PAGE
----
Apple fixes zero-day flaws used to install triangulation spyware on iPhones

Apple has addressed three zero-day vulnerabilities used to install triangulation spyware on iPhones via iMessage no-click exploits.

The security flaws were discovered and reported by Kaspersky researchers Boris Larin, Georgy Kucherin, and Leonid Bezvershenko.

“Apple is aware of a report that this issue may have been actively exploited against versions of iOS released before iOS 15.7,” the Cupertino-based company said in its security update notes.

“An app may be able to execute arbitrary code with kernel privileges.”

Kaspersky also published a report with further details on an iOS spyware campaign dubbed “Operation Triangulation”.

It said the implant — known as TriangleDB — can be deployed once attackers obtain root privileges on a target device by exploiting the kernel vulnerability.

“It is deployed in memory, meaning that all traces of the implant are lost when the device gets rebooted,” Kaspersky said.

“Therefore, if the victim reboots their device, the attackers have to reinfect it by sending an iMessage with a malicious attachment, thus launching the whole exploitation chain again.”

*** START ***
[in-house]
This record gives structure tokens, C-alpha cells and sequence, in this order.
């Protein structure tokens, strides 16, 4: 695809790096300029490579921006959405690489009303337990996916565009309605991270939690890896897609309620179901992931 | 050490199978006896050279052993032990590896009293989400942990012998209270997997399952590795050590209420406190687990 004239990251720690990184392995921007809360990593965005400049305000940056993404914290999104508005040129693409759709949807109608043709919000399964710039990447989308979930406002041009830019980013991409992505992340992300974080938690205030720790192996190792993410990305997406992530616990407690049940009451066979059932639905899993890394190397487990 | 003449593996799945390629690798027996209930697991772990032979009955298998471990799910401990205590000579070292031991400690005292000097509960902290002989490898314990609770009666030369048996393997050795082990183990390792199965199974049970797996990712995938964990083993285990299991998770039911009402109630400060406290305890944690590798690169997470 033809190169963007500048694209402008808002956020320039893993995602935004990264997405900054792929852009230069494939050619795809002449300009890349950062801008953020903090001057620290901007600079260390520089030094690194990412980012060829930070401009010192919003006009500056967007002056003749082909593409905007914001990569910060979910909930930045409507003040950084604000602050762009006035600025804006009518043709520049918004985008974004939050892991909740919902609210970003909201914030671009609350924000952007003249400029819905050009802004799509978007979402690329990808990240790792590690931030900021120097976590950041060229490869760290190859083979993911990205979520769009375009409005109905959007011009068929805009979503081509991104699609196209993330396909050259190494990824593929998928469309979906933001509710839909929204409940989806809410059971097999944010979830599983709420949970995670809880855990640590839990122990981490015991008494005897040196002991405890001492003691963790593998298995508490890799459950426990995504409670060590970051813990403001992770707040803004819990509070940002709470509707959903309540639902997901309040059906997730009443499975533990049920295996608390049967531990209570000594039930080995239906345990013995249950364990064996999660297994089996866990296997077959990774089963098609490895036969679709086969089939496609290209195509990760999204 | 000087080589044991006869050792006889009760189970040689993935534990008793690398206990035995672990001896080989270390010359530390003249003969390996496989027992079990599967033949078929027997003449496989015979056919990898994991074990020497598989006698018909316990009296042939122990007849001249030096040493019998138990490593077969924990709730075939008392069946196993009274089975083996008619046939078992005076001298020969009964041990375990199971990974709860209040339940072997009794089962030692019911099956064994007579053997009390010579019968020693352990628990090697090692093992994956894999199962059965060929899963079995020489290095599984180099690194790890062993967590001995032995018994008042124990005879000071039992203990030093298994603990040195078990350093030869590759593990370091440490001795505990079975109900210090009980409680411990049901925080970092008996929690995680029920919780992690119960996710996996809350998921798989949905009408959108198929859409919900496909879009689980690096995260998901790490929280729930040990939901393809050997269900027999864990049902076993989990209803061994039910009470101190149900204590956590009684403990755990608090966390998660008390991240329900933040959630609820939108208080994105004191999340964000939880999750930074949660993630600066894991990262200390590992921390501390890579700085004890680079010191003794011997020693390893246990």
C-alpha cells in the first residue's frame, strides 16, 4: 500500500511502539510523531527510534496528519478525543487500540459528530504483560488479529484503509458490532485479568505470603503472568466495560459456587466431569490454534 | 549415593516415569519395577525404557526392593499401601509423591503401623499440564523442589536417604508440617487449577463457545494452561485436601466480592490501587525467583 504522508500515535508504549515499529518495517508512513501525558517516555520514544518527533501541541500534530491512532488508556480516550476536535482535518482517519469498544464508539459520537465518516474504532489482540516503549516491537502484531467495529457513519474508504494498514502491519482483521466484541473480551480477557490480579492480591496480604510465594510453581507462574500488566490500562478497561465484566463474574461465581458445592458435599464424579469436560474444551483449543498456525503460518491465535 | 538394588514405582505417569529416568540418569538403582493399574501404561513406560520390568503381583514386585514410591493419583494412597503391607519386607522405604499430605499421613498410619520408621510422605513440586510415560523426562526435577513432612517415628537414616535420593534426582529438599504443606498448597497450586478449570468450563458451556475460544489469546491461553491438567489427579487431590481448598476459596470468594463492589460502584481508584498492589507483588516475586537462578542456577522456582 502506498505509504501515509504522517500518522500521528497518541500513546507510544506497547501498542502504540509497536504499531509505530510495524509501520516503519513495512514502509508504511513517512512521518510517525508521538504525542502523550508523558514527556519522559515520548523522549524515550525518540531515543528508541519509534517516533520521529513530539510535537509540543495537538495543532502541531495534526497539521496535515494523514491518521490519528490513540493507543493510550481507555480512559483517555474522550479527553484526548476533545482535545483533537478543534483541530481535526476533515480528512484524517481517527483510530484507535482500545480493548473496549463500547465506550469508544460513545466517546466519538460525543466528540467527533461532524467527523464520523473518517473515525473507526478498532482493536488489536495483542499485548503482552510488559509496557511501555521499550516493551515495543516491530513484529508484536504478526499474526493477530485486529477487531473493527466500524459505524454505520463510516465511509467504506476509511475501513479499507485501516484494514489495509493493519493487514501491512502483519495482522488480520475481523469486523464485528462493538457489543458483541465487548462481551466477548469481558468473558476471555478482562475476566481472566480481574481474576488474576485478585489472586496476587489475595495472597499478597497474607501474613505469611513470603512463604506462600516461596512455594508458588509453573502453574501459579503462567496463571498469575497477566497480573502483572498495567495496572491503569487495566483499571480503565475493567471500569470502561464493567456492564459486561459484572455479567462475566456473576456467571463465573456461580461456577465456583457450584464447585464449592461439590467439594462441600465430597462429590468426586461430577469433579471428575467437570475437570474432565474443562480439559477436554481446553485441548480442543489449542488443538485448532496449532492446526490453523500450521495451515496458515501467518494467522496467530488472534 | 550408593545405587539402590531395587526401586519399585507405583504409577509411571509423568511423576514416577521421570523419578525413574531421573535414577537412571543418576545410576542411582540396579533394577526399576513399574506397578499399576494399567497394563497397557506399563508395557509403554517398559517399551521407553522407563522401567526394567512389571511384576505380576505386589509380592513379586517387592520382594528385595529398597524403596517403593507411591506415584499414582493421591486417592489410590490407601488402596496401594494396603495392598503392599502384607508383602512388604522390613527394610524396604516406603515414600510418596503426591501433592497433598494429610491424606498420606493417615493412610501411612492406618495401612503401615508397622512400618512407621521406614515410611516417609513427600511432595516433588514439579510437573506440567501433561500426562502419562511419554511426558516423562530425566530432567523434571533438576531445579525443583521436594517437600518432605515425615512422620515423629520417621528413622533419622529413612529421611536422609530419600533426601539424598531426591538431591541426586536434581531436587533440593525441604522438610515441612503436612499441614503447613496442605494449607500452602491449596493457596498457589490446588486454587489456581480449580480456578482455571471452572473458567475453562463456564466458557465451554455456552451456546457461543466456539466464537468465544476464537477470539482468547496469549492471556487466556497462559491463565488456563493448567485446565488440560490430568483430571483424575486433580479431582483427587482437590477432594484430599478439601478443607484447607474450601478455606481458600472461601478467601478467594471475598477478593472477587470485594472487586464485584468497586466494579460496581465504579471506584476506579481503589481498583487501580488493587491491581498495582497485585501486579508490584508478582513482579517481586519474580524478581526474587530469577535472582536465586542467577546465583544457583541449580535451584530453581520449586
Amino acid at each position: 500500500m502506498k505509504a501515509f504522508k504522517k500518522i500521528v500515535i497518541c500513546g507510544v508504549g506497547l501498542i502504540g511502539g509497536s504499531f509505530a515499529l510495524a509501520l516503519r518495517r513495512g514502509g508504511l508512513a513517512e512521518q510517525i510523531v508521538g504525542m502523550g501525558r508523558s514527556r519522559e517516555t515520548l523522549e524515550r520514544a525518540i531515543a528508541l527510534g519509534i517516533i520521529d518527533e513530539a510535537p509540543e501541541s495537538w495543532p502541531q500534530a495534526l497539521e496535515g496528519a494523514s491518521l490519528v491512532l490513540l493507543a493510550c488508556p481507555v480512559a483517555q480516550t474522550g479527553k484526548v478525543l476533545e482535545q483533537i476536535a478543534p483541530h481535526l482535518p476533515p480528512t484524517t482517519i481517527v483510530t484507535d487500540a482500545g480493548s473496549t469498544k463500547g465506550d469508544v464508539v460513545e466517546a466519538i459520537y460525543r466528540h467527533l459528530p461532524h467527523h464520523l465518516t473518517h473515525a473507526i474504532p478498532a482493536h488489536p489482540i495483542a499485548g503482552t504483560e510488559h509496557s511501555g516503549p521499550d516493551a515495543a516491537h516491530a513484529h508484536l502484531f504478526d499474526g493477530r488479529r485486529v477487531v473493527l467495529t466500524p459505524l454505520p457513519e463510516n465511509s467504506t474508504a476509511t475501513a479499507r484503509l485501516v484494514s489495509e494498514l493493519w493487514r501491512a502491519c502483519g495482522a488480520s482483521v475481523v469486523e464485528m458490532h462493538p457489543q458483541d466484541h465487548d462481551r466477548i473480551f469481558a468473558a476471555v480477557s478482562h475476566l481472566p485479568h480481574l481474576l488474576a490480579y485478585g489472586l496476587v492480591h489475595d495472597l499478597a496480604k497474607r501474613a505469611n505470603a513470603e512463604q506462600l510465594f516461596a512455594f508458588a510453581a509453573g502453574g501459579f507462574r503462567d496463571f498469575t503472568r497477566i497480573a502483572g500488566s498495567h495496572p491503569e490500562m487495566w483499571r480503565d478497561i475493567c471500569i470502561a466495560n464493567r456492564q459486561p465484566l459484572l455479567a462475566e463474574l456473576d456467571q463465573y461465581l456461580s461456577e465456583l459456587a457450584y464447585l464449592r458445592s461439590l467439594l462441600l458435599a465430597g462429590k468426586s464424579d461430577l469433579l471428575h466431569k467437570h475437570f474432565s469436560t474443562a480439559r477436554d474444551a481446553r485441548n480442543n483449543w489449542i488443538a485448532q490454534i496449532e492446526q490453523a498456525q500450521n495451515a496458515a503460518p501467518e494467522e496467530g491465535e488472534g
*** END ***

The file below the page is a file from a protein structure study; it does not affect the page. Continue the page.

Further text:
“In case no reboot occurs, the implant uninstalls itself after 30 days, unless this period is extended by the attackers,” it added.

According to the cybersecurity firm, attacks leveraging the vulnerabilities started in 2019 and are ongoing.

Russia’s FSB intelligence and security agency claims that Apple provided the National Security Agency with a backdoor to infect iPhones in Russia with spyware.

However, an Apple spokesperson told Bleeping Computer that the company has and will never work with any government to offer a backdoor to any Apple product.

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Apple fixes zero-day flaws used to install triangulation spyware on iPhones